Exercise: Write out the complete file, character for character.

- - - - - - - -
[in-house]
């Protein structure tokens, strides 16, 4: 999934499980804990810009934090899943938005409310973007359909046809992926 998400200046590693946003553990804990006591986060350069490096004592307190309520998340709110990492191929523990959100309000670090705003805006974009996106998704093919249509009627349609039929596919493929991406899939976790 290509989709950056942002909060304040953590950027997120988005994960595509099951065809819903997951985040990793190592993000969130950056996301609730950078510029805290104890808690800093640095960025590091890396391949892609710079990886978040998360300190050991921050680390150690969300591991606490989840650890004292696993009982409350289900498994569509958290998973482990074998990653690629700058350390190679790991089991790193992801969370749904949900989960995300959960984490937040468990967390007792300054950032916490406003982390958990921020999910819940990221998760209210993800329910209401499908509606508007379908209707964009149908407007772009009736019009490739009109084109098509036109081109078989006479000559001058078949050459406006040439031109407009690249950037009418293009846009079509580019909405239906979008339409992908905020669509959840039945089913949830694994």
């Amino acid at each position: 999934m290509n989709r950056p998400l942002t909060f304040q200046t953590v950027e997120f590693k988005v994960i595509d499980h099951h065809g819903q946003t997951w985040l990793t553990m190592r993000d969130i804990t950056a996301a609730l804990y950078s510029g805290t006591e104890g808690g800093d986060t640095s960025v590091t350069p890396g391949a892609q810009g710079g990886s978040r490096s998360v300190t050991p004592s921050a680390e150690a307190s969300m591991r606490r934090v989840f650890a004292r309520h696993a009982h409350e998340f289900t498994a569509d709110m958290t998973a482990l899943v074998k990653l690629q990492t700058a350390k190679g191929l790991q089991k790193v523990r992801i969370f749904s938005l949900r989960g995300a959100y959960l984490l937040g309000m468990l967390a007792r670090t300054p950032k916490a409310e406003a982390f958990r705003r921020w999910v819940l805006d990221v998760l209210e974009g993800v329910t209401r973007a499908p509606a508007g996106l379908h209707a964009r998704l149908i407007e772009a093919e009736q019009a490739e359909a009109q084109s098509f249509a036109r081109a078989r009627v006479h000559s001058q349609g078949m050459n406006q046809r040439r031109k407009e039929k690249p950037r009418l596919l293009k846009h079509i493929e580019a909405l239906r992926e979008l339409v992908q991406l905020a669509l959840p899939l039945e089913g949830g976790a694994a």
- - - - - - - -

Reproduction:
[in-house]
């Protein structure tokens, strides 16, 4: 999934499980804990810009934090899943938005409310973007359909046809992926 998400200046590693946003553990804990006591986060350069490096004592307190309520998340709110990492191929523990959100309000670090705003805006974009996106998704093919249509009627349609039929596919493929991406899939976790 290509989709950056942002909060304040953590950027997120988005994960595509099951065809819903997951985040990793190592993000969130950056996301609730950078510029805290104890808690800093640095960025590091890396391949892609710079990886978040998360300190050991921050680390150690969300591991606490989840650890004292696993009982409350289900498994569509958290998973482990074998990653690629700058350390190679790991089991790193992801969370749904949900989960995300959960984490937040468990967390007792300054950032916490406003982390958990921020999910819940990221998760209210993800329910209401499908509606508007379908209707964009149908407007772009009736019009490739009109084109098509036109081109078989006479000559001058078949050459406006040439031109407009690249950037009418293009846009079509580019909405239906979008339409992908905020669509959840039945089913949830694994």
């Amino acid at each position: 999934m290509n989709r950056p998400l942002t909060f304040q200046t953590v950027e997120f590693k988005v994960i595509d499980h099951h065809g819903q946003t997951w985040l990793t553990m190592r993000d969130i804990t950056a996301a609730l804990y950078s510029g805290t006591e104890g808690g800093d986060t640095s960025v590091t350069p890396g391949a892609q810009g710079g990886s978040r490096s998360v300190t050991p004592s921050a680390e150690a307190s969300m591991r606490r934090v989840f650890a004292r309520h696993a009982h409350e998340f289900t498994a569509d709110m958290t998973a482990l899943v074998k990653l690629q990492t700058a350390k190679g191929l790991q089991k790193v523990r992801i969370f749904s938005l949900r989960g995300a959100y959960l984490l937040g309000m468990l967390a007792r670090t300054p950032k916490a409310e406003a982390f958990r705003r921020w999910v819940l805006d990221v998760l209210e974009g993800v329910t209401r973007a499908p509606a508007g996106l379908h209707a964009r998704l149908i407007e772009a093919e009736q019009a490739e359909a009109q084109s098509f249509a036109r081109a078989r009627v006479h000559s001058q349609g078949m050459n406006q046809r040439r031109k407009e039929k690249p950037r009418l596919l293009k846009h079509i493929e580019a909405l239906r992926e979008l339409v992908q991406l905020a669509l959840p899939l039945e089913g949830g976790a694994a």